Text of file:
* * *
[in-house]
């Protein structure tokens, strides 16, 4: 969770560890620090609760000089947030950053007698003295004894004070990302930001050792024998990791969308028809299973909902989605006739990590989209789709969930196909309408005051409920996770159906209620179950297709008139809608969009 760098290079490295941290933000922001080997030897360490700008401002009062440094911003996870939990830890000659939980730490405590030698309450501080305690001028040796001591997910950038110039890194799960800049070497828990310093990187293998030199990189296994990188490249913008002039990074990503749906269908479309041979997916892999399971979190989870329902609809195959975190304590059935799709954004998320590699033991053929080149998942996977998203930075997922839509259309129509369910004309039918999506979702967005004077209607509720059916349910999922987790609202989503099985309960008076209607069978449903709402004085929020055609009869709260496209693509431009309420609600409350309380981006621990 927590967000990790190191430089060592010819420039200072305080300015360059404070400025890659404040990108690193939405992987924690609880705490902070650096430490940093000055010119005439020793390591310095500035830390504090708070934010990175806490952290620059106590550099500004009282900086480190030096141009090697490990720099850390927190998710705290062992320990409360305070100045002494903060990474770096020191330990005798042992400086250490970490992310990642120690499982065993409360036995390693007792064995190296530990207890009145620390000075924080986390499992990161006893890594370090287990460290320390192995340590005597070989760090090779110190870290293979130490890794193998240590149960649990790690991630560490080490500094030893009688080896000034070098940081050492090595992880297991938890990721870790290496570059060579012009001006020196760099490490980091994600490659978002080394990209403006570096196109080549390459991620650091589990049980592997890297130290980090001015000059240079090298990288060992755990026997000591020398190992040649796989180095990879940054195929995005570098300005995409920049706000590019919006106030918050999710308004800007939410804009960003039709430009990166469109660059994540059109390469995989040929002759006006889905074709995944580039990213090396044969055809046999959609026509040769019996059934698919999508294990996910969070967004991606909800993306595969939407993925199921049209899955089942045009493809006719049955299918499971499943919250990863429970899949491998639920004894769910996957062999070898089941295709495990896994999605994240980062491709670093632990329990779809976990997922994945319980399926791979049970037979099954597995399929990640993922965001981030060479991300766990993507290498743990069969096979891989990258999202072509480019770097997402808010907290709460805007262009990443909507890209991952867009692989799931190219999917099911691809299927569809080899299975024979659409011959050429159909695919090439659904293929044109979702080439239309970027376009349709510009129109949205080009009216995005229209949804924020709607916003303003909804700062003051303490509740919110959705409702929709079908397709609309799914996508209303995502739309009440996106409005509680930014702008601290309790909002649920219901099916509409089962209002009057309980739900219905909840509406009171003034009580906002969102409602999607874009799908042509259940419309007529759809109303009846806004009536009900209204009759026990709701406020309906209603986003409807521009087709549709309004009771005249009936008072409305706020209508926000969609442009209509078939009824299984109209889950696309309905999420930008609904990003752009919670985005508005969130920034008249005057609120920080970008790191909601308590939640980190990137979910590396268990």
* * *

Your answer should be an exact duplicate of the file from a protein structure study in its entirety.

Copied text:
[in-house]
């Protein structure tokens, strides 16, 4: 969770560890620090609760000089947030950053007698003295004894004070990302930001050792024998990791969308028809299973909902989605006739990590989209789709969930196909309408005051409920996770159906209620179950297709008139809608969009 760098290079490295941290933000922001080997030897360490700008401002009062440094911003996870939990830890000659939980730490405590030698309450501080305690001028040796001591997910950038110039890194799960800049070497828990310093990187293998030199990189296994990188490249913008002039990074990503749906269908479309041979997916892999399971979190989870329902609809195959975190304590059935799709954004998320590699033991053929080149998942996977998203930075997922839509259309129509369910004309039918999506979702967005004077209607509720059916349910999922987790609202989503099985309960008076209607069978449903709402004085929020055609009869709260496209693509431009309420609600409350309380981006621990 927590967000990790190191430089060592010819420039200072305080300015360059404070400025890659404040990108690193939405992987924690609880705490902070650096430490940093000055010119005439020793390591310095500035830390504090708070934010990175806490952290620059106590550099500004009282900086480190030096141009090697490990720099850390927190998710705290062992320990409360305070100045002494903060990474770096020191330990005798042992400086250490970490992310990642120690499982065993409360036995390693007792064995190296530990207890009145620390000075924080986390499992990161006893890594370090287990460290320390192995340590005597070989760090090779110190870290293979130490890794193998240590149960649990790690991630560490080490500094030893009688080896000034070098940081050492090595992880297991938890990721870790290496570059060579012009001006020196760099490490980091994600490659978002080394990209403006570096196109080549390459991620650091589990049980592997890297130290980090001015000059240079090298990288060992755990026997000591020398190992040649796989180095990879940054195929995005570098300005995409920049706000590019919006106030918050999710308004800007939410804009960003039709430009990166469109660059994540059109390469995989040929002759006006889905074709995944580039990213090396044969055809046999959609026509040769019996059934698919999508294990996910969070967004991606909800993306595969939407993925199921049209899955089942045009493809006719049955299918499971499943919250990863429970899949491998639920004894769910996957062999070898089941295709495990896994999605994240980062491709670093632990329990779809976990997922994945319980399926791979049970037979099954597995399929990640993922965001981030060479991300766990993507290498743990069969096979891989990258999202072509480019770097997402808010907290709460805007262009990443909507890209991952867009692989799931190219999917099911691809299927569809080899299975024979659409011959050429159909695919090439659904293929044109979702080439239309970027376009349709510009129109949205080009009216995005229209949804924020709607916003303003909804700062003051303490509740919110959705409702929709079908397709609309799914996508209303995502739309009440996106409005509680930014702008601290309790909002649920219901099916509409089962209002009057309980739900219905909840509406009171003034009580906002969102409602999607874009799908042509259940419309007529759809109303009846806004009536009900209204009759026990709701406020309906209603986003409807521009087709549709309004009771005249009936008072409305706020209508926000969609442009209509078939009824299984109209889950696309309905999420930008609904990003752009919670985005508005969130920034008249005057609120920080970008790191909601308590939640980190990137979910590396268990």